Aims To investigate the correlation between the clearance of blood lactate level over the first 96 h of life and neurological outcome in neonates undergoing whole body cooling for hypoxic ischaemic encephalopathy (HIE.)
Methods All neonates undergoing whole body cooling for HIE at a tertiary neonatal centre between 1st January 2007 and 31st December 2010 were identified and a retrospective case note review undertaken. Using documented findings on clinical examination, supplemented with information from letters of latest follow-up clinics, infants were grouped dependent on outcomes of death and normal or abnormal neurology at follow up. Blood lactate measurements recorded at 6, 12, 18, 24, 48, 72 and 96 h (+/- 3 h) were collected and subsequently compared across the three outcome groups. Statistical analysis of data used Mann Whitney-U and Kruskal-Wallis tests and data is provided as median (+/- interquartile range.)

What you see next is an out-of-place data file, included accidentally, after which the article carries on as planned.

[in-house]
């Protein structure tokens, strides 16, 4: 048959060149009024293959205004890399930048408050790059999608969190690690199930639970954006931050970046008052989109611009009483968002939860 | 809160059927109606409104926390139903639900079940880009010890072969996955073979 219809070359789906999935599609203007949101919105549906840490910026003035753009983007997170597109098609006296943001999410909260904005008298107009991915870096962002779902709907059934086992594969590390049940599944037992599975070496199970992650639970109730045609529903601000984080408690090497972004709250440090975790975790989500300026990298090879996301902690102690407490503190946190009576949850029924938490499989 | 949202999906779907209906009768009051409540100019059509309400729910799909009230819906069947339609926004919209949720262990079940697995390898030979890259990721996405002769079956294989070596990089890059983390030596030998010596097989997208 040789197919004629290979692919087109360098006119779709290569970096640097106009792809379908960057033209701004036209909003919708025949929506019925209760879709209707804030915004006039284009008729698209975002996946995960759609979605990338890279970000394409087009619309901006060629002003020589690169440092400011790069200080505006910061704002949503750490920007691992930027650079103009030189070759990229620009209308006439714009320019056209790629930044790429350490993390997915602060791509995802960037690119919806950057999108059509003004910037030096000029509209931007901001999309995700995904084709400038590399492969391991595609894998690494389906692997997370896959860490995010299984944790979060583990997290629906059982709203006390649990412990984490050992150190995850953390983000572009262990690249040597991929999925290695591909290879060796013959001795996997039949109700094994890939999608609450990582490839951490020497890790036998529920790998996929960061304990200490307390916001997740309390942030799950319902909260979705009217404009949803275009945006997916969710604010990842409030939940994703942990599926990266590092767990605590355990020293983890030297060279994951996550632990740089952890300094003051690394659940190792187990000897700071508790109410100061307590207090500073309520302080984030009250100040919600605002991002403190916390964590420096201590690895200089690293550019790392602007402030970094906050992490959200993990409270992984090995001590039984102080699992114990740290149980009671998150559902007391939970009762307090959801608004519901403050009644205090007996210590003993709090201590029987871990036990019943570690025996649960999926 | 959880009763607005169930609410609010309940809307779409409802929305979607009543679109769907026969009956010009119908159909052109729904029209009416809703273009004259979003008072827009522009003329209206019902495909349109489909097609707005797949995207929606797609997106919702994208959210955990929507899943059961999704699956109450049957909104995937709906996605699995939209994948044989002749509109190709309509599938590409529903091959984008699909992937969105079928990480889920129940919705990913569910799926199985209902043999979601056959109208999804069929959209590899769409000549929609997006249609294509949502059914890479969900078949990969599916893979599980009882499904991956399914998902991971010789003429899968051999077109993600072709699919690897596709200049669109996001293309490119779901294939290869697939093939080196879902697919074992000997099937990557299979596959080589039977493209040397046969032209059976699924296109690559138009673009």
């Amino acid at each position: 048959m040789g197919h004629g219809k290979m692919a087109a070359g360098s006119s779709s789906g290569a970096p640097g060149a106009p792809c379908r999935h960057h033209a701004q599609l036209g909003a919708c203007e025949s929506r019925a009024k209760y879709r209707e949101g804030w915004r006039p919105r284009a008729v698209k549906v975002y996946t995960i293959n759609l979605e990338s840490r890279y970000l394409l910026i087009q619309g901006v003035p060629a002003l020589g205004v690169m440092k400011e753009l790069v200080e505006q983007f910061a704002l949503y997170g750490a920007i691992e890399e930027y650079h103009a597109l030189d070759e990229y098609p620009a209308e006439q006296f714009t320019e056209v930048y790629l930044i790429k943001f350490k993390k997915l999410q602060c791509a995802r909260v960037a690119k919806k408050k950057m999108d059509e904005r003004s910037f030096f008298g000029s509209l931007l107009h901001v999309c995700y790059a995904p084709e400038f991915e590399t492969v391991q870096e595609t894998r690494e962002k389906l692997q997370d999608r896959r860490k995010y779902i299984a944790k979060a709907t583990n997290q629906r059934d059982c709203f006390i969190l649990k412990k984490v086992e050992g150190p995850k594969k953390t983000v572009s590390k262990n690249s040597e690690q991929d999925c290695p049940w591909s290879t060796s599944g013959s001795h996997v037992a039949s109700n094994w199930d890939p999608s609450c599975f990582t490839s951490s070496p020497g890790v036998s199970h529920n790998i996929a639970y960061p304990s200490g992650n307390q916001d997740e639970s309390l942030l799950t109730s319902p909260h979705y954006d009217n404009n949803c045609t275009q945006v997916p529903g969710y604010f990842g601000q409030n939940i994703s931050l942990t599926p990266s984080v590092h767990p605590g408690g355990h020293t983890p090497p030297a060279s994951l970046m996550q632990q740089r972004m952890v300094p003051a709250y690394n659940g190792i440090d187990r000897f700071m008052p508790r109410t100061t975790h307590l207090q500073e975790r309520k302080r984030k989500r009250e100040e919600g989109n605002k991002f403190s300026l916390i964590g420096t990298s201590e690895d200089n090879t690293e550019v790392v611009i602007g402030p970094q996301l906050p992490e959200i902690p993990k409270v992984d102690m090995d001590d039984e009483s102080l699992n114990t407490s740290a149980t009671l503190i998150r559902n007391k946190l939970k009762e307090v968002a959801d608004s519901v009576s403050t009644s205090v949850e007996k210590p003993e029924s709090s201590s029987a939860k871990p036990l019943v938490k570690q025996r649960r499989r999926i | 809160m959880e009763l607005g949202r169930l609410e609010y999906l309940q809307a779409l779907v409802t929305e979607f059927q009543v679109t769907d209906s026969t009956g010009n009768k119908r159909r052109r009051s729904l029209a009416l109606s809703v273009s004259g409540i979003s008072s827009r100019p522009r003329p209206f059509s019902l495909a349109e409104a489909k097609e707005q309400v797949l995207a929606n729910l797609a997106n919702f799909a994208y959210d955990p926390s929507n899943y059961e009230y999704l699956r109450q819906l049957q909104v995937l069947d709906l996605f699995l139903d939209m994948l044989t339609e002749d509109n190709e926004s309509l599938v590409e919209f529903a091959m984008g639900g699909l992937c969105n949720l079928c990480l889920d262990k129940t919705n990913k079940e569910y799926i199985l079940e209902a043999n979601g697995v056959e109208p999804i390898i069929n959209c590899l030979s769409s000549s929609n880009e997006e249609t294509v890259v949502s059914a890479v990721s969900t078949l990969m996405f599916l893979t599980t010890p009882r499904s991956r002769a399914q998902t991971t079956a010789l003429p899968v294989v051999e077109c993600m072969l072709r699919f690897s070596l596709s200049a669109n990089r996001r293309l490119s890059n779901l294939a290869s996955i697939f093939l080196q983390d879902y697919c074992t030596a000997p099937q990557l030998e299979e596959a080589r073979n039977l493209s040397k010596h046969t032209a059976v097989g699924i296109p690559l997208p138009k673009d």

Results 61 infants met the study criteria, with birth weight of 3.31 kg (2.77–3.55), gestation 39 (38–40) weeks, ten minute Apgar score of 5 (2–6), base deficit 18.7 (14.5 to 25.4) and arterial cord pH 6.95 (6.82- 7.08). 100% of the infants were graded moderate/severe HIE. 13 infants died, 14 had abnormal and 34 normal neurological examination at latest follow up. Statistical analysis demonstrated significantly lower blood lactate levels at 6, 12, 18, 24, 48 and 72 h after birth in those with normal neurological follow up compared to those who died. Similarly there was significantly higher lactate levels at 72 h in infants of the abnormal neurological group compared to those of the normal group.
Conlusions Our study showed that blood lactate measurements in the first 72 h of life show significant statistical differences in neonatal outcome in terms of death, normal or abnormal examination. Blood lactate level is a quick, widely accessible test, and could be used in conjunction with other modalities to help aid prognostication in infants suffering with HIE, allowing more accurate parental counselling and appropriate future care of the infant. We aim to collect further data to develop practical value ranges applicable to this clinical practice.